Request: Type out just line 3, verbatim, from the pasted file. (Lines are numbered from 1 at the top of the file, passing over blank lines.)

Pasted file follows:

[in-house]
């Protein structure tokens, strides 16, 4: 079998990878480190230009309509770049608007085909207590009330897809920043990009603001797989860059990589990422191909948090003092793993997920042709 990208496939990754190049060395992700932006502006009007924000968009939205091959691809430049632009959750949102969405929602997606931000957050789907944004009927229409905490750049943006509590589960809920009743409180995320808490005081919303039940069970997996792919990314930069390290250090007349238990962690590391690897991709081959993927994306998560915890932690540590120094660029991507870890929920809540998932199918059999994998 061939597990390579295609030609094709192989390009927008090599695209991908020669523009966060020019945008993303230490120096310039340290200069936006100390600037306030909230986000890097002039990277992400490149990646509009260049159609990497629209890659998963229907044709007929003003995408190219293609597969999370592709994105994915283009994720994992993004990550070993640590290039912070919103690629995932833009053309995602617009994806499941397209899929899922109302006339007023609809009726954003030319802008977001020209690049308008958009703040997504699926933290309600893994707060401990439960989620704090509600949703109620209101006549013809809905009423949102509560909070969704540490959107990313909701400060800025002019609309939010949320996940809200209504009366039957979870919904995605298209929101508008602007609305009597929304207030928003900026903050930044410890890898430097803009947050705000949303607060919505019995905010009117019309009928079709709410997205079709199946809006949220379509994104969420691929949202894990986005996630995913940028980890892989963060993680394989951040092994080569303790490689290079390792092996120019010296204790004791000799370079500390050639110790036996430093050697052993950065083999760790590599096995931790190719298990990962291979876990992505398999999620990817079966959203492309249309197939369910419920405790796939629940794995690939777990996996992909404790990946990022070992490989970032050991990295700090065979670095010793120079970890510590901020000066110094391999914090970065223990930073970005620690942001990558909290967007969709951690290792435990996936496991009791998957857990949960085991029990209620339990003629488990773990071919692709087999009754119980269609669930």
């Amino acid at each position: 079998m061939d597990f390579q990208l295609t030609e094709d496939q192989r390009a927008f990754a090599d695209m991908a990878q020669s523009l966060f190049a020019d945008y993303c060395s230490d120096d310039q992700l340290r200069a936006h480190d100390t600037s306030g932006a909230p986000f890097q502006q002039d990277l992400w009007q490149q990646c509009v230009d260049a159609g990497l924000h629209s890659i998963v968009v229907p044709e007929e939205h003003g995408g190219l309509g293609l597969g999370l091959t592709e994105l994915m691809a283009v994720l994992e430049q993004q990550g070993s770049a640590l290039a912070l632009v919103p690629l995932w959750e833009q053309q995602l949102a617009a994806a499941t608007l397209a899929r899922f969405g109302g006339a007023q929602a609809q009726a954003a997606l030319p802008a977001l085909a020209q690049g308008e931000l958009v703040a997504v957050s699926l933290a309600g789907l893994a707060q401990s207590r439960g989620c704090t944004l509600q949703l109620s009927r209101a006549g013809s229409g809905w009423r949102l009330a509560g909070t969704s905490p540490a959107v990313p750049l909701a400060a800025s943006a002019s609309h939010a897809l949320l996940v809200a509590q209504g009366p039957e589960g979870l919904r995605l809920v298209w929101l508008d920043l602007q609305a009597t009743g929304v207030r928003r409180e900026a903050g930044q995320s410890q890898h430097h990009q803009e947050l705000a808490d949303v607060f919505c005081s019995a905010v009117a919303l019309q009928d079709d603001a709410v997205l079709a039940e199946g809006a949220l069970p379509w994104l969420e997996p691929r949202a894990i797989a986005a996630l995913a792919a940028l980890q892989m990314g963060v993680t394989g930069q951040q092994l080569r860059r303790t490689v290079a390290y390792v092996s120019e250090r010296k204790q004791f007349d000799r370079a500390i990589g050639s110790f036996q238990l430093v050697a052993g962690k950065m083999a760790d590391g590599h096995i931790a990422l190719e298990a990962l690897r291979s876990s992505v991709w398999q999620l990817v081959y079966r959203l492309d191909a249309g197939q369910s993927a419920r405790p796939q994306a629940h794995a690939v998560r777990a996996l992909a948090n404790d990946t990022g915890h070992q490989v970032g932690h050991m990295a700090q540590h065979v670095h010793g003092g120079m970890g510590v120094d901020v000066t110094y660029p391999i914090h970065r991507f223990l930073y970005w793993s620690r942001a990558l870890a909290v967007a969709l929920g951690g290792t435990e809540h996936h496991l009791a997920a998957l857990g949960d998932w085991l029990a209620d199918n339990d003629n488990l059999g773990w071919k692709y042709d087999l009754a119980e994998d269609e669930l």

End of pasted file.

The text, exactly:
């Amino acid at each position: 079998m061939d597990f390579q990208l295609t030609e094709d496939q192989r390009a927008f990754a090599d695209m991908a990878q020669s523009l966060f190049a020019d945008y993303c060395s230490d120096d310039q992700l340290r200069a936006h480190d100390t600037s306030g932006a909230p986000f890097q502006q002039d990277l992400w009007q490149q990646c509009v230009d260049a159609g990497l924000h629209s890659i998963v968009v229907p044709e007929e939205h003003g995408g190219l309509g293609l597969g999370l091959t592709e994105l994915m691809a283009v994720l994992e430049q993004q990550g070993s770049a640590l290039a912070l632009v919103p690629l995932w959750e833009q053309q995602l949102a617009a994806a499941t608007l397209a899929r899922f969405g109302g006339a007023q929602a609809q009726a954003a997606l030319p802008a977001l085909a020209q690049g308008e931000l958009v703040a997504v957050s699926l933290a309600g789907l893994a707060q401990s207590r439960g989620c704090t944004l509600q949703l109620s009927r209101a006549g013809s229409g809905w009423r949102l009330a509560g909070t969704s905490p540490a959107v990313p750049l909701a400060a800025s943006a002019s609309h939010a897809l949320l996940v809200a509590q209504g009366p039957e589960g979870l919904r995605l809920v298209w929101l508008d920043l602007q609305a009597t009743g929304v207030r928003r409180e900026a903050g930044q995320s410890q890898h430097h990009q803009e947050l705000a808490d949303v607060f919505c005081s019995a905010v009117a919303l019309q009928d079709d603001a709410v997205l079709a039940e199946g809006a949220l069970p379509w994104l969420e997996p691929r949202a894990i797989a986005a996630l995913a792919a940028l980890q892989m990314g963060v993680t394989g930069q951040q092994l080569r860059r303790t490689v290079a390290y390792v092996s120019e250090r010296k204790q004791f007349d000799r370079a500390i990589g050639s110790f036996q238990l430093v050697a052993g962690k950065m083999a760790d590391g590599h096995i931790a990422l190719e298990a990962l690897r291979s876990s992505v991709w398999q999620l990817v081959y079966r959203l492309d191909a249309g197939q369910s993927a419920r405790p796939q994306a629940h794995a690939v998560r777990a996996l992909a948090n404790d990946t990022g915890h070992q490989v970032g932690h050991m990295a700090q540590h065979v670095h010793g003092g120079m970890g510590v120094d901020v000066t110094y660029p391999i914090h970065r991507f223990l930073y970005w793993s620690r942001a990558l870890a909290v967007a969709l929920g951690g290792t435990e809540h996936h496991l009791a997920a998957l857990g949960d998932w085991l029990a209620d199918n339990d003629n488990l059999g773990w071919k692709y042709d087999l009754a119980e994998d269609e669930l």